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Mathematica doesn't seem to have built-in tools to deal with the Eisenstein series:

$$\begin{align*} E_{2}(\tau)&= 1-24 \sum_{n=1}^{\infty} \frac{n e^{2 \pi i n \tau}}{1-e^{2 \pi i n \tau}}\\ E_{4}(\tau)&= 1+240 \sum_{n=1}^{\infty} \frac{n^{3} e^{2 \pi i n \tau}}{1-e^{2 \pi i n \tau}} \end{align*}$$

I'm wondering what is the best way to deal with this. Just messing around, informally, on Wolfram, it seems like these series all converge pretty fast. Can I carry out the sums manually in Mathematica including a small number of terms? Or is there a better way? I'm worried this is prone to severe inaccuracy for $\Im(\tau)$ either large or small, both cases I'm interested in.

If it simplifies anything, I only need the cases $\Re(\tau) \in \mathbb{Z}$ where the series outputs real numbers.

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  • 2
    $\begingroup$ If you can wait until Saturday, I can post the routine I have for evaluating Eisenstein series. Note that WeierstrassInvariants[] is of course a scaled version of $E_4$ and $E_6$. $\endgroup$ – J. M. is away Jul 29 '15 at 14:47
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    $\begingroup$ in the meantime, Eisenstein Series, Elliptic Invariants, Wolfram Search, GL(n)pack Home Page $\endgroup$ – user9660 Jul 29 '15 at 15:15
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    $\begingroup$ @J. M. I can happily wait. Thanks $\endgroup$ – Benighted Jul 29 '15 at 19:15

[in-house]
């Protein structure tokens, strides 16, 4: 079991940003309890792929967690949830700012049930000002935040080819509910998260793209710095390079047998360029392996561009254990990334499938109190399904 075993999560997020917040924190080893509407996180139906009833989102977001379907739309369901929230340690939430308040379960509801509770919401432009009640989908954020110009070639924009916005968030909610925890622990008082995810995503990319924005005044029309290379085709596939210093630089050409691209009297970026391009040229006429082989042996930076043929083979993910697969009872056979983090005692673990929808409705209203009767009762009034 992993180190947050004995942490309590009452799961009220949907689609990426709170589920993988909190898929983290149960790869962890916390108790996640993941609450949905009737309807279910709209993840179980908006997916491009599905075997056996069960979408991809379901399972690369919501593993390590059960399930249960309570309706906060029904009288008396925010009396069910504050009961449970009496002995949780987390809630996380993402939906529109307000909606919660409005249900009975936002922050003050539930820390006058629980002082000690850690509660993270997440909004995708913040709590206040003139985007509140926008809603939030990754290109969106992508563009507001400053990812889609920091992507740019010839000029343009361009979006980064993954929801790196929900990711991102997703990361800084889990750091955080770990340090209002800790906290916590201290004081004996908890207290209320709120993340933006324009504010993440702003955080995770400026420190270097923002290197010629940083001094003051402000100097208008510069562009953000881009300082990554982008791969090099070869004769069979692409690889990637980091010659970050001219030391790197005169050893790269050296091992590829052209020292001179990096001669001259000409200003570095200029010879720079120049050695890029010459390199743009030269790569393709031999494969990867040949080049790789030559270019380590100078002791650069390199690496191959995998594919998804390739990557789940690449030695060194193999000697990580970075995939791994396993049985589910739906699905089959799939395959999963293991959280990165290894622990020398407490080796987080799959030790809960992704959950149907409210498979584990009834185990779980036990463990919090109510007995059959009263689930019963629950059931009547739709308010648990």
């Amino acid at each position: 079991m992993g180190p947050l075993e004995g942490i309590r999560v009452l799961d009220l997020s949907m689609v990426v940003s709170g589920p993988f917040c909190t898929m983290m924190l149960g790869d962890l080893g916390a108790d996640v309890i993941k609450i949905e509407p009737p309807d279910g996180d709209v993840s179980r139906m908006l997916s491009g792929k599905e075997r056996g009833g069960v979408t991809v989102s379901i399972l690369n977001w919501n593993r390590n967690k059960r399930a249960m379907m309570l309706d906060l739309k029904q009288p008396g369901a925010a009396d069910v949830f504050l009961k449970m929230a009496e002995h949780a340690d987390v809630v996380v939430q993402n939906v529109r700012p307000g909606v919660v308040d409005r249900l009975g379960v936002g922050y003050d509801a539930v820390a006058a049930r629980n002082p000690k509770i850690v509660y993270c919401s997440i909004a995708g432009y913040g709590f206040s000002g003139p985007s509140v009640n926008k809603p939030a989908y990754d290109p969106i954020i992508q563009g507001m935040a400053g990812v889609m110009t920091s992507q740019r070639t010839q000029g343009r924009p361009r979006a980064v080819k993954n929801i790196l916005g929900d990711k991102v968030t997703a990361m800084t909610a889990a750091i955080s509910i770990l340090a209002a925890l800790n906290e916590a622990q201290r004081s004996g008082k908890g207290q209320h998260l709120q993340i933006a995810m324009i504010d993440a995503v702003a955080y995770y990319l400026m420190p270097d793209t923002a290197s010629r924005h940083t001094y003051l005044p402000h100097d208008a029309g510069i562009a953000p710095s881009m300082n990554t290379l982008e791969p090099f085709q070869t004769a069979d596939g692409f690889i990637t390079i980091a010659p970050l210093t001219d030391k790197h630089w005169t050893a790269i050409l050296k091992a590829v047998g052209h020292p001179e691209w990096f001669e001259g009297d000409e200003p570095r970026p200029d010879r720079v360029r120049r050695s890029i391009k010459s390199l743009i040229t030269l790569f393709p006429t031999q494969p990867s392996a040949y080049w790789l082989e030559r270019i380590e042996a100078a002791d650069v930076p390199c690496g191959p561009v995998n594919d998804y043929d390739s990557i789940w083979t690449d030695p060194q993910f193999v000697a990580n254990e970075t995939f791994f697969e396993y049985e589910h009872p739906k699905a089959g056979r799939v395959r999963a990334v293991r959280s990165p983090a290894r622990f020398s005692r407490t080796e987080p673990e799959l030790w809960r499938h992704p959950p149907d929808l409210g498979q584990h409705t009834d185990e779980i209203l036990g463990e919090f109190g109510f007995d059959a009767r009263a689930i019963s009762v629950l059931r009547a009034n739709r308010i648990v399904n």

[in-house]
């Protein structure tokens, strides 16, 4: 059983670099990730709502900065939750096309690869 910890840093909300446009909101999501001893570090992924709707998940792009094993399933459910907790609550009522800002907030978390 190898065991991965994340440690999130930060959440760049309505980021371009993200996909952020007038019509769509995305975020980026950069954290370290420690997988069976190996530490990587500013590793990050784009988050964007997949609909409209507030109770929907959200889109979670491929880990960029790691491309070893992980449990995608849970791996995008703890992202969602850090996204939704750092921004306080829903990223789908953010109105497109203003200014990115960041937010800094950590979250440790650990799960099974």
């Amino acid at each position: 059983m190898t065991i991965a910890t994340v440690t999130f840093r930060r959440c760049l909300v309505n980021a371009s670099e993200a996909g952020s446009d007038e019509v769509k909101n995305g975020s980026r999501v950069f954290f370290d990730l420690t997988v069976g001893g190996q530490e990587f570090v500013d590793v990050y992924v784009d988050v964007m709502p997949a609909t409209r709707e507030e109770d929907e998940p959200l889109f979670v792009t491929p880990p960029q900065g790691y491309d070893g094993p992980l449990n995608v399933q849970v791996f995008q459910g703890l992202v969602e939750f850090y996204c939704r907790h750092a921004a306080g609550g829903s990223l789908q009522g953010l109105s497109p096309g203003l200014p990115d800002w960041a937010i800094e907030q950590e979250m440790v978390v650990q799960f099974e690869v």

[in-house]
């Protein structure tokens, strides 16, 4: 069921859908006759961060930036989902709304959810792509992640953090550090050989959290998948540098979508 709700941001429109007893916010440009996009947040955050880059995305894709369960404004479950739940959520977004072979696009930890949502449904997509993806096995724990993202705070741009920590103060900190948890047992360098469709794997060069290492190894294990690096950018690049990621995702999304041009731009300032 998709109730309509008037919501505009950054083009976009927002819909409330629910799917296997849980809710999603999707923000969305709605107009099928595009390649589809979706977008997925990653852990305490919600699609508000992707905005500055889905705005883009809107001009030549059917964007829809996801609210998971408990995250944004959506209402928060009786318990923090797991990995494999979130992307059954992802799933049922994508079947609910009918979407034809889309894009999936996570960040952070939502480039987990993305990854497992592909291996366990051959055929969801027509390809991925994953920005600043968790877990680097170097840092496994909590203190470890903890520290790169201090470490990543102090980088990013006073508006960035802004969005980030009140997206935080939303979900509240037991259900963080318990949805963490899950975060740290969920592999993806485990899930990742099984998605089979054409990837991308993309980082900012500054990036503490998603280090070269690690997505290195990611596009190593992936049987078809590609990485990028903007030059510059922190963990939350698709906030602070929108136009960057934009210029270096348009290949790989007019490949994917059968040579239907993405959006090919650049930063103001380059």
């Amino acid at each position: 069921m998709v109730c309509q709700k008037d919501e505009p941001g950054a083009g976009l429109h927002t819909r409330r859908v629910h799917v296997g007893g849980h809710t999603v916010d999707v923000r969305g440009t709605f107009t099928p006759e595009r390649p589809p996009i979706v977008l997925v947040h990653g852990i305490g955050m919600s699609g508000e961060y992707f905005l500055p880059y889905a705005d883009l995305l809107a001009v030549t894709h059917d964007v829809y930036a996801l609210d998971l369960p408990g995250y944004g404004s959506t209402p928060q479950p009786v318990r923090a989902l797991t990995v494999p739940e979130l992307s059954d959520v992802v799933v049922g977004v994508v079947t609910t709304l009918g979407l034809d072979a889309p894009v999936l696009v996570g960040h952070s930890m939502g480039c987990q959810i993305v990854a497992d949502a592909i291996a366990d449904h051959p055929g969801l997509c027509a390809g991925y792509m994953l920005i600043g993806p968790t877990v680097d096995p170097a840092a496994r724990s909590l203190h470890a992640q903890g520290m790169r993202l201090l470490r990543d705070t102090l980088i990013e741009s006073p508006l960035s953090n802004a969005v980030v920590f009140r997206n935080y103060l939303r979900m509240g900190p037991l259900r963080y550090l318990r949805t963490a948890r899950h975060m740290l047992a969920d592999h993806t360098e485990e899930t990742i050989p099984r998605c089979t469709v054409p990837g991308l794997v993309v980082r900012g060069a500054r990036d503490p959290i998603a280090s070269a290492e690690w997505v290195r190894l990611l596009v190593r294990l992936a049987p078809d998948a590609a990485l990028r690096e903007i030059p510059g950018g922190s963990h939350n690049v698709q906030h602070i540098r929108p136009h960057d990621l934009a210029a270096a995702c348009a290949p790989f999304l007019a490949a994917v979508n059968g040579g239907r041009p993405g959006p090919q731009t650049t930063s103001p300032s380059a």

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Since EllipticTheta[] is a built-in function, and since the Eisenstein series $E_4(q)$ and $E_6(q)$ are expressible in terms of theta functions (I use the nome $q$ as the argument in this answer, but you can convert to your convention by using the relation with the period ratio $\tau$: $q=\exp(2\pi i \tau)$), and since the higher-order Eisenstein series (note that they are only defined for even orders!) can be generated from $E_4(q)$ and $E_6(q)$ through a recurrence (see e.g. Apostol's book), it is relatively straightforward to write Mathematica routines for these functions:

SetAttributes[EisensteinE, {Listable, NHoldFirst}];

EisensteinE[4, q_] := (EllipticTheta[2, 0, q]^8 + EllipticTheta[3, 0, q]^8 +
                       EllipticTheta[4, 0, q]^8)/2

EisensteinE[6, q_] := With[{q2 = EllipticTheta[2, 0, q]^4,
                            q3 = EllipticTheta[3, 0, q]^4,
                            q4 = EllipticTheta[4, 0, q]^4}, 
                           (q2 + q3) (q3 + q4) (q4 - q2)/2

EisensteinE[n_Integer?EvenQ, q_] /; n > 2 := (6/((6 - n) (n^2 - 1) BernoulliB[n]))
Sum[Binomial[n, 2 k + 4] (2 k + 3) (n - 2 k - 5)
    BernoulliB[2 k + 4] BernoulliB[n - 2 k - 4]
    EisensteinE[2 k + 4, q] EisensteinE[n - 2 k - 4, q], {k, 0, n/2 - 4}]

Here are a few examples:

(* "equianharmonic case" *)
{ω1, ω3} = {1, (1 + I Sqrt[3])/2};
N[WeierstrassInvariants[{ω1, ω3}]] // Quiet // Chop
   {0, 12.825381829368068}

2 {60, 140} Zeta[{4, 6}] EisensteinE[{4, 6}, Exp[I π ω3/ω1]]/(2 ω1)^{4, 6}
// N // Chop
   {0, 12.825381829368068}

(* "lemniscatic case" *)
{ω1, ω3} = {1, I};
N[WeierstrassInvariants[{ω1, ω3}]] // Quiet // Chop
   {11.817045008077123, 0}

2 {60, 140} Zeta[{4, 6}] EisensteinE[{4, 6}, Exp[I π ω3/ω1]]/(2 ω1)^{4, 6}
// N // Chop
   {11.817045008077123, 0}

Using techniques similar to the one used in this answer, here are domain-colored plots of $E_4(q)$ (left) and $E_6(q)$ (right) over the unit disk, using the DLMF coloring scheme:

domain-colored plots of the Eisenstein series


Now, one may ask: what about $E_2(q)$? This function is what is termed as a "quasi-modular" form, whose behavior with respect to modular transformations is completely different from the other $E_{2k}(q)$. Due to this unusual state of affairs (i.e. not expressible entirely in terms of theta functions), one needs a different formula for $E_2(q)$; one useful formula can be found hidden deep within Abramowitz and Stegun: